Oprah Winfrey has said she was shocked to hear both White and Black fans at a Jay-Z concert repeatedly screaming the “N” word in apparent approval throughout the concert. Ms. Winfrey feels the word is still too closely tied to the days of slavery, oppression and racially motivated violence. “Every time I hear it (the “N” word) all I can think of is a Black man being lynched and the last word he hears is that.”
The National Association for the Advancement of Colored People (NAACP) “buried” the word in a mock funeral a few years back. The NY City Council passed a formal resolution “banning” the word in a symbolic gesture.
Comedian Bill Cosby and Harvard Professor Alvin F. Poussaint released a book together in 2007 called Come On, People. Their message was to discourage use of the N-word and the role of rap music in popularizing the slur. In their words,
“Gangsta rap promotes the widespread use of the N-word to sell CDs among people of all ethnic groups. In fact, the audience for gangsta rap is made up predominantly of white youth, who get a vicarious thrill from participating in a black thug fantasy…. Black youth, as well as some misguided adults, have defended the use of the N-word, suggesting they are somehow making it a positive term. Don’t fall for that nonsense. The N-word is a vile symbol of our oppression by slave masters.”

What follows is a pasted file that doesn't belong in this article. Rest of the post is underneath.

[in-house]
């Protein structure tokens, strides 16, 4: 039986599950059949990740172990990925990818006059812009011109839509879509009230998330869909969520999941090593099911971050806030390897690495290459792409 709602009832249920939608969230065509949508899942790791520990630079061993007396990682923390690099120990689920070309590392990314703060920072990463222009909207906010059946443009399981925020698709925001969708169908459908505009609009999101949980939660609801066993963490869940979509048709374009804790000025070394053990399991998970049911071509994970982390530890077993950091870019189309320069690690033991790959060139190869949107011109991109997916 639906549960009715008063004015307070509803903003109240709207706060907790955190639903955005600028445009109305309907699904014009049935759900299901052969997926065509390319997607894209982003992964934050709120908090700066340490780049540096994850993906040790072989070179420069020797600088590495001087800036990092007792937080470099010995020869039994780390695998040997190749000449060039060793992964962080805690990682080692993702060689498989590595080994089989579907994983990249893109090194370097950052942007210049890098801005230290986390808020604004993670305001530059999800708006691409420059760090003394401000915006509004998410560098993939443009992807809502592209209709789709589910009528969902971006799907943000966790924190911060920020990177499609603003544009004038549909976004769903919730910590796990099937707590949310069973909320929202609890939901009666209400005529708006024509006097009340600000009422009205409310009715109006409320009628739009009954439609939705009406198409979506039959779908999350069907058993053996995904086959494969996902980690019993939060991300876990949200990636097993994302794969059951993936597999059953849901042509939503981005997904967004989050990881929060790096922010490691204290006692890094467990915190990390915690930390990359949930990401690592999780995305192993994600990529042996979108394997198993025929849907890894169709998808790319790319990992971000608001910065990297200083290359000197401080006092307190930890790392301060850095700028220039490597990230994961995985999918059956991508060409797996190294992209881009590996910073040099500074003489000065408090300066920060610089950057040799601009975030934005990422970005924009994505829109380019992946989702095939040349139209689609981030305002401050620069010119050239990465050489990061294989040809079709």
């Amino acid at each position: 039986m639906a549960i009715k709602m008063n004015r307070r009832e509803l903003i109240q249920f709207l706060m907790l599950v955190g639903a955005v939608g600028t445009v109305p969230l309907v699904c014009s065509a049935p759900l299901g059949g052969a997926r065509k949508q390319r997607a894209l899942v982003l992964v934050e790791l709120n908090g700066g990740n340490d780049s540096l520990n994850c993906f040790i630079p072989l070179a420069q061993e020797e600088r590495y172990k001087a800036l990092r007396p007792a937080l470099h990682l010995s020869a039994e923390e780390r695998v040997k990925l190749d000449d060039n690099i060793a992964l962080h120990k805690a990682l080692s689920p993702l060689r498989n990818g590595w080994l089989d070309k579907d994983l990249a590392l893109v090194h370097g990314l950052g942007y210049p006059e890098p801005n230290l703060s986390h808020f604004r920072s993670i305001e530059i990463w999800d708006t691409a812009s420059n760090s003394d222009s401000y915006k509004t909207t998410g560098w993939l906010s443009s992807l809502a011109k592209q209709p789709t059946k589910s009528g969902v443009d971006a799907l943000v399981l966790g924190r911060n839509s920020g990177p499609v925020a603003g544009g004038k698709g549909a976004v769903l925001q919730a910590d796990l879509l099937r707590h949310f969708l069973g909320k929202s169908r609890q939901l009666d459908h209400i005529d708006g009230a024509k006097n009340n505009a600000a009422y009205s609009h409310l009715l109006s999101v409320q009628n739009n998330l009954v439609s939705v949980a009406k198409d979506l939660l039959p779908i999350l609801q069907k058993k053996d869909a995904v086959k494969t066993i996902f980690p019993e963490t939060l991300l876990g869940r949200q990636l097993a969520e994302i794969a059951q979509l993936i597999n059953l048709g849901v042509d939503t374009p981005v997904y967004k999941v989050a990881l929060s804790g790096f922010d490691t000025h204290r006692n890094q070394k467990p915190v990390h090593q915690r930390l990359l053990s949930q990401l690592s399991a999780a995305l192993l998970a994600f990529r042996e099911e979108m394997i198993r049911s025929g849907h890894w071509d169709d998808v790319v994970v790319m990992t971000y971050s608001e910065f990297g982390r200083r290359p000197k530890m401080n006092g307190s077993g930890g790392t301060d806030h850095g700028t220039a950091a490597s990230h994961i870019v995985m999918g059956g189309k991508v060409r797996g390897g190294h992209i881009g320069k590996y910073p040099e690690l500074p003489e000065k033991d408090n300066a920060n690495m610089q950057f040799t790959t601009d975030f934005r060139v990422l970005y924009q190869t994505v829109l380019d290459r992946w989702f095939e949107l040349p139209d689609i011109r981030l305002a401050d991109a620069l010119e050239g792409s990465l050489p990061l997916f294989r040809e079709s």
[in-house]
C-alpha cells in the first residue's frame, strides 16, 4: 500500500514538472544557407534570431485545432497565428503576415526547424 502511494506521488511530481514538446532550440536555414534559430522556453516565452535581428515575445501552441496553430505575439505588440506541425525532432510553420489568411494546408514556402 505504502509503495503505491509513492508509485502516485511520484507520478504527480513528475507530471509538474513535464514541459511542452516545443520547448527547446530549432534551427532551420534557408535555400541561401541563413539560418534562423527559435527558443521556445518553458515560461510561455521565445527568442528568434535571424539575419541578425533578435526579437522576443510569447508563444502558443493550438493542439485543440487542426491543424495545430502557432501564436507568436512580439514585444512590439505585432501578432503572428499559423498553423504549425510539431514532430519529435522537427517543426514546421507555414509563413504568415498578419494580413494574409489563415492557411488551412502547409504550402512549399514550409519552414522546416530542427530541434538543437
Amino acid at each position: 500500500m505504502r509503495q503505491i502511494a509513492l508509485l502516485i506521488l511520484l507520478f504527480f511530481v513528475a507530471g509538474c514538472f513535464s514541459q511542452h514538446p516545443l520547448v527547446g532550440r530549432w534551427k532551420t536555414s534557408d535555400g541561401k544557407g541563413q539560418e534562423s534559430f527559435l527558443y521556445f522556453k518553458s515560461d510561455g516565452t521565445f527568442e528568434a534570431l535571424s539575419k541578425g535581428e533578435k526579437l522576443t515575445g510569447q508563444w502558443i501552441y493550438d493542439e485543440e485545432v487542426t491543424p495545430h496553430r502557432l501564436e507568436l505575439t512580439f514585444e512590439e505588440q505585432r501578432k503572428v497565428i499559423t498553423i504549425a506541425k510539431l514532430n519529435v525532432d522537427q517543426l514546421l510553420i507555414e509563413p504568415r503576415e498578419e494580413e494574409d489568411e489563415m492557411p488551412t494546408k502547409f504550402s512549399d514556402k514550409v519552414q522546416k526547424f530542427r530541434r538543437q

But then doesn’t any word possess only the power that we grant it?
Isn’t it possible to create a new, more hip meaning of a word such as the “N” word by refusing to attach, in this instance, any historical negative significance to its use?
Certainly, today’s younger generation, comprised in part by NFL players (average age is 26) seems to believe this is possible, even probable, based on how frequent they use the word to address each other. No different than ‘Bro’ or ‘Man’ as one has said.
So, is it just the old, fuddy-duddy generation of both Blacks and Whites that just don’t “get it?”
And what about free speech? Can’t a player say the “N” word with an “a” or an “er” if he wants to, this is still the US of A isn’t it?
True. But not without consequences. At least according to the US Supreme Court. In its landmark case, Chaplinsky v New Hampshire (315 US 568, 1942) the Court drew a distinction between speech with no redeeming value, such as “offensive language” or “fighting words” and other more constitutionally protected speech like political debate.